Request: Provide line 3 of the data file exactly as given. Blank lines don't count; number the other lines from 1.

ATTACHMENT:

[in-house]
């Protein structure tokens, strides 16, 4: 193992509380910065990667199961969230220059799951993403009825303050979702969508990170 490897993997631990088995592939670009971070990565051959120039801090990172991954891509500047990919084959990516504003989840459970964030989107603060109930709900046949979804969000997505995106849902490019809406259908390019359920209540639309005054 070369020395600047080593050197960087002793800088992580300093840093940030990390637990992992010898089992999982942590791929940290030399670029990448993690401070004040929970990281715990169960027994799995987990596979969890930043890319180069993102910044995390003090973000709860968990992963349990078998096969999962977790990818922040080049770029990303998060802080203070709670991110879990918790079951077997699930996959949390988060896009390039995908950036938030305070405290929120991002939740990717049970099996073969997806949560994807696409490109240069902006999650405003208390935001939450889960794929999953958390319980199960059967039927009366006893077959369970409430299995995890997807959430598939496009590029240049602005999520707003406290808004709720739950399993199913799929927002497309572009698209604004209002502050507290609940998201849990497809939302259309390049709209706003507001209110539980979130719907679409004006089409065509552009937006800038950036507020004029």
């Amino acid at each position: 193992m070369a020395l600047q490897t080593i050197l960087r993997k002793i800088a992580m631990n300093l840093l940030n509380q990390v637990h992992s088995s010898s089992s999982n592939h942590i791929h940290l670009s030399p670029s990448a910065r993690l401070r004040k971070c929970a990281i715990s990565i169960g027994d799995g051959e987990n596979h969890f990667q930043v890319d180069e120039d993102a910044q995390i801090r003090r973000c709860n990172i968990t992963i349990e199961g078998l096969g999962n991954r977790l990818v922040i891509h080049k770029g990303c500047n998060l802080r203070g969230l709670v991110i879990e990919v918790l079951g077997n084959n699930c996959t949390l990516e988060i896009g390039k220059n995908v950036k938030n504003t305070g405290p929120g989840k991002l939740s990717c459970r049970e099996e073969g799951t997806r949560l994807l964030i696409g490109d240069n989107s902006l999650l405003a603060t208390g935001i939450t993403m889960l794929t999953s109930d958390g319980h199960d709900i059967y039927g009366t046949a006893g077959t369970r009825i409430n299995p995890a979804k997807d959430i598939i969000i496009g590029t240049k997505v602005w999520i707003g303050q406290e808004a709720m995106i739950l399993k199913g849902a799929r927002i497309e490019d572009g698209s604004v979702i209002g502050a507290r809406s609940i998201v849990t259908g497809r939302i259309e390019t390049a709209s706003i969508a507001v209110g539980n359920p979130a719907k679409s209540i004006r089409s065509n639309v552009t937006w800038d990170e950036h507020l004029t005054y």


């Amino acid at each position: 193992m070369a020395l600047q490897t080593i050197l960087r993997k002793i800088a992580m631990n300093l840093l940030n509380q990390v637990h992992s088995s010898s089992s999982n592939h942590i791929h940290l670009s030399p670029s990448a910065r993690l401070r004040k971070c929970a990281i715990s990565i169960g027994d799995g051959e987990n596979h969890f990667q930043v890319d180069e120039d993102a910044q995390i801090r003090r973000c709860n990172i968990t992963i349990e199961g078998l096969g999962n991954r977790l990818v922040i891509h080049k770029g990303c500047n998060l802080r203070g969230l709670v991110i879990e990919v918790l079951g077997n084959n699930c996959t949390l990516e988060i896009g390039k220059n995908v950036k938030n504003t305070g405290p929120g989840k991002l939740s990717c459970r049970e099996e073969g799951t997806r949560l994807l964030i696409g490109d240069n989107s902006l999650l405003a603060t208390g935001i939450t993403m889960l794929t999953s109930d958390g319980h199960d709900i059967y039927g009366t046949a006893g077959t369970r009825i409430n299995p995890a979804k997807d959430i598939i969000i496009g590029t240049k997505v602005w999520i707003g303050q406290e808004a709720m995106i739950l399993k199913g849902a799929r927002i497309e490019d572009g698209s604004v979702i209002g502050a507290r809406s609940i998201v849990t259908g497809r939302i259309e390019t390049a709209s706003i969508a507001v209110g539980n359920p979130a719907k679409s209540i004006r089409s065509n639309v552009t937006w800038d990170e950036h507020l004029t005054y």